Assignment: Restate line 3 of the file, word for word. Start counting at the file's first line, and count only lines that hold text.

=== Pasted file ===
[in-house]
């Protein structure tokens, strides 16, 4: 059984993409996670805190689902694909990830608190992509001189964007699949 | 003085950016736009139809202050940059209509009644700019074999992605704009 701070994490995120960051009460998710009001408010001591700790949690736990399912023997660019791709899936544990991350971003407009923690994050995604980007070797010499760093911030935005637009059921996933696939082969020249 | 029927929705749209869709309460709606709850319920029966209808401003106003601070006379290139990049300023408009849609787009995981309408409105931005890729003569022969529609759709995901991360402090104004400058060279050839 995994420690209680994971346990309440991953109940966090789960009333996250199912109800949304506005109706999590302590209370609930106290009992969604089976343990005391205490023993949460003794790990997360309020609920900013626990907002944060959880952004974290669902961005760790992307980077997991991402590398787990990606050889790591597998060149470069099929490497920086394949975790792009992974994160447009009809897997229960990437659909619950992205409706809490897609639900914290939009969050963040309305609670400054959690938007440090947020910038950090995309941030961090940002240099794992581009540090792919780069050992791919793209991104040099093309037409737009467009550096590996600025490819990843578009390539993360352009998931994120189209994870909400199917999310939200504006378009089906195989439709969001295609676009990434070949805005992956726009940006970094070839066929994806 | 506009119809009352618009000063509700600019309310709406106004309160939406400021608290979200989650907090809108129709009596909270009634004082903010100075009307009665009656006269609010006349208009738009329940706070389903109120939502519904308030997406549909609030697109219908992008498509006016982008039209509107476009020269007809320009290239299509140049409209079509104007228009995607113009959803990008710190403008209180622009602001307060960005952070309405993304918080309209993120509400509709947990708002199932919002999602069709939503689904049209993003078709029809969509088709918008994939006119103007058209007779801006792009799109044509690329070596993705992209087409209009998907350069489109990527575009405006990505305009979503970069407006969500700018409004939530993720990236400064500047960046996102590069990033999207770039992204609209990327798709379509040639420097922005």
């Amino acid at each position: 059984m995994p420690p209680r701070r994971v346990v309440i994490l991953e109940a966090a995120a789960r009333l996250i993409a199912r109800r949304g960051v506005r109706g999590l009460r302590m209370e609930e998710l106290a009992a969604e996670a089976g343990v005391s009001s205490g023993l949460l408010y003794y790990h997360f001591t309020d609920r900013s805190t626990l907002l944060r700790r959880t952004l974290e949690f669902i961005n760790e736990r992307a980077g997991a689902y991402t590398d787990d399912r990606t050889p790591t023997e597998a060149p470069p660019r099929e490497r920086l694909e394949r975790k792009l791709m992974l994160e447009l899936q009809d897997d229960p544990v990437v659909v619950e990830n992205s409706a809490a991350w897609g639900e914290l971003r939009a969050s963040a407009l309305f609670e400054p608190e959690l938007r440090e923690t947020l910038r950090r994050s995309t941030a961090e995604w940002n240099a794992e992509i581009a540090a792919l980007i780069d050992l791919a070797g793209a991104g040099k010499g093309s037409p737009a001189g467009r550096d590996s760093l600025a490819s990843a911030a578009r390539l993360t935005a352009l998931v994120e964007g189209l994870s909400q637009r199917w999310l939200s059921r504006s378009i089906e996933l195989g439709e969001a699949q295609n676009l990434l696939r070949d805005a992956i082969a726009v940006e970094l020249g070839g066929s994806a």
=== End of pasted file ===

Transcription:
């Amino acid at each position: 059984m995994p420690p209680r701070r994971v346990v309440i994490l991953e109940a966090a995120a789960r009333l996250i993409a199912r109800r949304g960051v506005r109706g999590l009460r302590m209370e609930e998710l106290a009992a969604e996670a089976g343990v005391s009001s205490g023993l949460l408010y003794y790990h997360f001591t309020d609920r900013s805190t626990l907002l944060r700790r959880t952004l974290e949690f669902i961005n760790e736990r992307a980077g997991a689902y991402t590398d787990d399912r990606t050889p790591t023997e597998a060149p470069p660019r099929e490497r920086l694909e394949r975790k792009l791709m992974l994160e447009l899936q009809d897997d229960p544990v990437v659909v619950e990830n992205s409706a809490a991350w897609g639900e914290l971003r939009a969050s963040a407009l309305f609670e400054p608190e959690l938007r440090e923690t947020l910038r950090r994050s995309t941030a961090e995604w940002n240099a794992e992509i581009a540090a792919l980007i780069d050992l791919a070797g793209a991104g040099k010499g093309s037409p737009a001189g467009r550096d590996s760093l600025a490819s990843a911030a578009r390539l993360t935005a352009l998931v994120e964007g189209l994870s909400q637009r199917w999310l939200s059921r504006s378009i089906e996933l195989g439709e969001a699949q295609n676009l990434l696939r070949d805005a992956i082969a726009v940006e970094l020249g070839g066929s994806a």